• CM, could you put some cost numbers to your statements above for us all? COC, Trip costs, etc.? That would be useful data.

  9. Scott,

    There are a few problems with me sharing performance comparisons here:

    1. The topic is too complex to discuss by posting a number or two (see the length of Aspire and AirInsight articles trying to explain fuel burn or economic comparisons).

    2. You know my role, therefore you understand my knowledge of how these airplanes compare is based on proprietary information.

    3. There are a few instances where my personal view of how Airbus and Boeing aircraft compare differs somewhat from my employer. Rather than getting into an argument with the fanboys about how this can happen without someone distorting the truth, it is just easier to not have the conversation.

    Generally speaking, Boeing’s public numbers can be found on the web (Google is your friend). What can’t be found online is by definition not public.

  10. I think putting new engine under the A330, sharklets and some earodynamic improvements (e.g. wing-body) can handily shave of 12% of the A330 fuel consumption.

    Airbus is already introducing significant improvements in terms of range/ HGW, level floors, wing lightening, cockpit (HUD, EFB2), maintenance intervals. And further options exist (cabin, AlLi, new variants).

    Combine that with worldwide fleet commonality, paid for development, the by nature ULH OEW of the A350-800 and its relative young design age (similar to the 777, not 737 / 747) ) and I think many are (again) to quick to write of the A330..

    http://cdn-www.airliners.net/aviation-photos/middle/1/8/9/2091981.jpg

    • When you can start pointing to campaigns where the A330 is winning against 787s for delivery in the same year, we can begin to discuss whether people are premature to write off the A330. Until then, it’s a clean sweep for the 787.

      However, for the sake of argument, let’s talk about your A330neo. Why would you invest $1B to $2B into a 20 year old airframe when you could invest that into the A350-800, optimizing that airframe from it’s current “simple shrink” inefficiencies. The A350-800 will already have every thing you mentioned…

      -New engine
      -better wing
      -optimized WTB fairing
      -level floors
      -HUD / EFB2
      -longer maintenance intervals
      -better structural materials
      -etc

      10 years ago people were applying all the same arguments you are making to the 767, and saying that re-engined “767neo” was the answer to the A330. I’m sure you would argue there is little chance such an airplane would have put a dent in A330 momentum. And I agree, yet the per seat performance delta between a 767-300ER and an A330-200 is much smaller than the performance delta between the A330-200 and the 787-8, meaning it will be that much more difficult for the A330 to span that gap with a new engine and a bag of minor tricks. People need to be careful and not drink too much of Leahy’s Koolaid when he talks about how close the A330 is to the 787. He has little choice but to say these things. However, reality looks far different and much more bleak than Airbus’ public performance comparisons would lead people to believe.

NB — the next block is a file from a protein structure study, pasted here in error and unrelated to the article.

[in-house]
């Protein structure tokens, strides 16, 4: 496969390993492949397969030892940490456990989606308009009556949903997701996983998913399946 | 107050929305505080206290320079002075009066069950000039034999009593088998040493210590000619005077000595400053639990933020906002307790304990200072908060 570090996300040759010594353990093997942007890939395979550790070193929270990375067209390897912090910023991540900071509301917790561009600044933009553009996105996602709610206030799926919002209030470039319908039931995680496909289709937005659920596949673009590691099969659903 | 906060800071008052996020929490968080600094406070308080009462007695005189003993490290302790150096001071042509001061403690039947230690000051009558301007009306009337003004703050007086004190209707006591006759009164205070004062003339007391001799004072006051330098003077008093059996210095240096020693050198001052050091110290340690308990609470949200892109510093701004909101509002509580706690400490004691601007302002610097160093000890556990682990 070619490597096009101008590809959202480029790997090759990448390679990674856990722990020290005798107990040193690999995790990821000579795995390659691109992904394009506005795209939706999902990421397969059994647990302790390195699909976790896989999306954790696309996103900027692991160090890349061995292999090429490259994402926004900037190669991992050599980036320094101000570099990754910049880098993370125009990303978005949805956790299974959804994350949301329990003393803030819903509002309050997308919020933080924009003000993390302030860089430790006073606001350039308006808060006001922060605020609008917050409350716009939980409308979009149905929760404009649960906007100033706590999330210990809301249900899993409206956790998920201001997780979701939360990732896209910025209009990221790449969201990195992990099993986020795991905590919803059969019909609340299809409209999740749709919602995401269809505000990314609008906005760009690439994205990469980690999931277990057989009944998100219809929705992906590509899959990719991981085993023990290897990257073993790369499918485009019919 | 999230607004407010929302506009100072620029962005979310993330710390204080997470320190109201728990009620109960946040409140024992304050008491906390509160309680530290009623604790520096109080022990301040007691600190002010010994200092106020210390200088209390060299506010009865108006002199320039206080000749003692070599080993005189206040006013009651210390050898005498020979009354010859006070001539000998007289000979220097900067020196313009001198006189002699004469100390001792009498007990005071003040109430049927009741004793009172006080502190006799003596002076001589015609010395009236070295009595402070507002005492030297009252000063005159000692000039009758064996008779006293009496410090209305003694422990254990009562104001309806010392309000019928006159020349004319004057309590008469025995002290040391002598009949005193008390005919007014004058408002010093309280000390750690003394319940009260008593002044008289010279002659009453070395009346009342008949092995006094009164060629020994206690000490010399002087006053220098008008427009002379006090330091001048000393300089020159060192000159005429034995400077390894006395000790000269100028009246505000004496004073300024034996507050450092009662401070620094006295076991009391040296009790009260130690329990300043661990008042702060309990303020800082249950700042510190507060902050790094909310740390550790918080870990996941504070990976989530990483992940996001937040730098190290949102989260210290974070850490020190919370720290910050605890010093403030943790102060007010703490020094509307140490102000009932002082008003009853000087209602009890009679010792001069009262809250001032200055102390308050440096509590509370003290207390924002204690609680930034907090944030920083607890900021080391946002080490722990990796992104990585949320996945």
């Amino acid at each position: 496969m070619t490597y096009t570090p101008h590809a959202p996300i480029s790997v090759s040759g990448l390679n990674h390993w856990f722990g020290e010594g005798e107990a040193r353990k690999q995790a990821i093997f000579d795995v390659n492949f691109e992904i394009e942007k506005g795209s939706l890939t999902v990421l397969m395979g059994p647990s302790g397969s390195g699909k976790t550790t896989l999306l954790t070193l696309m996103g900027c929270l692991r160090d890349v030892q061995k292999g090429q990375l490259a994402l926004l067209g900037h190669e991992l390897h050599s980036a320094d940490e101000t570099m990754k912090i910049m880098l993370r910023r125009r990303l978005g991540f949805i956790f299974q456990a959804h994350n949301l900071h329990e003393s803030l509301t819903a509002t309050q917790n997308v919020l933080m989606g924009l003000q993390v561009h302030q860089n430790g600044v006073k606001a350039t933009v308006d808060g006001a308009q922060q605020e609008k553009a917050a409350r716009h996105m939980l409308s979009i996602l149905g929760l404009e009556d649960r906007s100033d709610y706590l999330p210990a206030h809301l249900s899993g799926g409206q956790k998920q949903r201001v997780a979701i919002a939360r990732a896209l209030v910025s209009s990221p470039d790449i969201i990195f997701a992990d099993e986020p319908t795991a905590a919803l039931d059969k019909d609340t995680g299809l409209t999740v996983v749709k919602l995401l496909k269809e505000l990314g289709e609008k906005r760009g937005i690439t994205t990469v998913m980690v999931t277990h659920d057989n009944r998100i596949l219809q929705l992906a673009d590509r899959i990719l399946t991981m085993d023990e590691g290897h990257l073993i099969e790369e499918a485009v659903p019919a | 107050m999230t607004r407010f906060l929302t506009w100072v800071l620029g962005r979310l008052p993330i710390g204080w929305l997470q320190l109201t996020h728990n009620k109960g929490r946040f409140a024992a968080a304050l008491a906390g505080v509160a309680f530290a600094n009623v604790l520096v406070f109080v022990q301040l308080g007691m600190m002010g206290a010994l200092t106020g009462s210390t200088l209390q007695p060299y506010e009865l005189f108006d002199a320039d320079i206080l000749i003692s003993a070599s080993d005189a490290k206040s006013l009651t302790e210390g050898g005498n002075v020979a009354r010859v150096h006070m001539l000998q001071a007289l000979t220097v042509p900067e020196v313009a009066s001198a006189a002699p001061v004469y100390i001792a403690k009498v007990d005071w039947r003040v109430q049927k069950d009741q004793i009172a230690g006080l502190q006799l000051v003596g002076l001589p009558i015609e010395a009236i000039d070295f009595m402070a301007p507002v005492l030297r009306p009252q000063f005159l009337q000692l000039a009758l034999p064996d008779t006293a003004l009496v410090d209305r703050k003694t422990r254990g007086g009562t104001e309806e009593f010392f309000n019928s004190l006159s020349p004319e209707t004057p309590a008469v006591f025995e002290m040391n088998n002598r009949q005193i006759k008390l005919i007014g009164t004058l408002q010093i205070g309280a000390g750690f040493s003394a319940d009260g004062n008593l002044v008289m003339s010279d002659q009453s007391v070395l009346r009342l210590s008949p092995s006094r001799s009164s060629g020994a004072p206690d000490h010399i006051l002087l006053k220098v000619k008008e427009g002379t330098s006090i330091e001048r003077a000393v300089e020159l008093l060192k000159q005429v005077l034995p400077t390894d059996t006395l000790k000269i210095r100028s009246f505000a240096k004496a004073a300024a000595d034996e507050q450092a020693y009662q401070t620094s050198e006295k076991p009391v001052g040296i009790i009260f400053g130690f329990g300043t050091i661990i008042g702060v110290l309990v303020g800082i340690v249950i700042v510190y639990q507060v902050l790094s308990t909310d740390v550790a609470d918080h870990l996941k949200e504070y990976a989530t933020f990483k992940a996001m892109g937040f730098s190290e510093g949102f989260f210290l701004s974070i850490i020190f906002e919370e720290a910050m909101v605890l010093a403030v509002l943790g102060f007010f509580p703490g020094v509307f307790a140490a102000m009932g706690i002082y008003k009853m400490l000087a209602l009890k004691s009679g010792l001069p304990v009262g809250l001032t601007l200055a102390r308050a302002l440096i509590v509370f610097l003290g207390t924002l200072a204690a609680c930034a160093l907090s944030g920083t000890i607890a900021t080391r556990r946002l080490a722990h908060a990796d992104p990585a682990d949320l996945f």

• CM,
        the range of the A350-800 is 8,480 nautical miles, while that for the A330-200 is 7,25 (fully loaded), for the A330-300 it’s5,850 (fully loaded), the 787-8’s is 7,650 – 8200 and the 787-9’s is 8,000–8,500.
        All of the A350 and 787 ranges are higher than the A330-200, very much higher for the A330-300. Would that not have something to do with the sales success of the A330 over the past 10 years. Why pay more for range and hence, weight, when it works against you?
        Also, how difficult and costly would it be to take out the weight from the A350-800 required for such a long range to reduce it efficiently down to the range of the A330-300?
        Unfortunately I cannot find any data showing the yearly orders for each A330 variant and without such a breakdown, this is very much more than the usual theoretical exercise.
        Lastly, I keep reading, and have seen to a certain degree first hand, that the weight reduction of structure, due to composite use, is very much offset, well neigh almost negated, by the requirements for metallic materials which need to be reinserted into the structure for lightning strike and electrical bonding purposes.
        If such is the case, where does the weight and performance improvement come from for the 787 and A350 families?

  11. “If such is the case, where does the weight and performance improvement come from for the 787 and A350 families?”

    You know the answer. New engines and being right sized.

  12. @ Aero Ninja – Full Payload (MSP) range on the A330-200 is not 7,250nm. For the 238t model operated in range mode, full payload range is less than 4,500nm. You have quoted Airbus’ public range number for full passenger payload (no revenue cargo). If I apply consistent passenger weights and interior rules to the both airplanes (and operate the A330-200 (238t model) in range mode), here is how they compare: